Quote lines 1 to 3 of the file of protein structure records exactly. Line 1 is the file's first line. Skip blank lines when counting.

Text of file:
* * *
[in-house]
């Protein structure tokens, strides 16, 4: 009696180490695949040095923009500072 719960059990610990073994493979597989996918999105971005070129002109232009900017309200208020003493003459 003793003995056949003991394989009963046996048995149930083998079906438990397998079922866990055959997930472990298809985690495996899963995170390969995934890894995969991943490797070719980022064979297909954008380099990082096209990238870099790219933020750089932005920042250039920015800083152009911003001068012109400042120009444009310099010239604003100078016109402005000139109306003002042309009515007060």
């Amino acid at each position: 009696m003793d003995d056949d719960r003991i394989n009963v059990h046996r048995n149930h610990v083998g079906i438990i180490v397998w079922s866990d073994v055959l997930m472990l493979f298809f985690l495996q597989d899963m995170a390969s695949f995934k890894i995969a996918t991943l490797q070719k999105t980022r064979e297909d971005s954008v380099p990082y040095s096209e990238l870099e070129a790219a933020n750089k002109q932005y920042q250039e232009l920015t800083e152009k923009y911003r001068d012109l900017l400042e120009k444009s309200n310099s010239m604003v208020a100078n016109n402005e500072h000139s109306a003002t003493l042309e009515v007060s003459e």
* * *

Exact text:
[in-house]
């Protein structure tokens, strides 16, 4: 009696180490695949040095923009500072 719960059990610990073994493979597989996918999105971005070129002109232009900017309200208020003493003459 003793003995056949003991394989009963046996048995149930083998079906438990397998079922866990055959997930472990298809985690495996899963995170390969995934890894995969991943490797070719980022064979297909954008380099990082096209990238870099790219933020750089932005920042250039920015800083152009911003001068012109400042120009444009310099010239604003100078016109402005000139109306003002042309009515007060």
């Amino acid at each position: 009696m003793d003995d056949d719960r003991i394989n009963v059990h046996r048995n149930h610990v083998g079906i438990i180490v397998w079922s866990d073994v055959l997930m472990l493979f298809f985690l495996q597989d899963m995170a390969s695949f995934k890894i995969a996918t991943l490797q070719k999105t980022r064979e297909d971005s954008v380099p990082y040095s096209e990238l870099e070129a790219a933020n750089k002109q932005y920042q250039e232009l920015t800083e152009k923009y911003r001068d012109l900017l400042e120009k444009s309200n310099s010239m604003v208020a100078n016109n402005e500072h000139s109306a003002t003493l042309e009515v007060s003459e």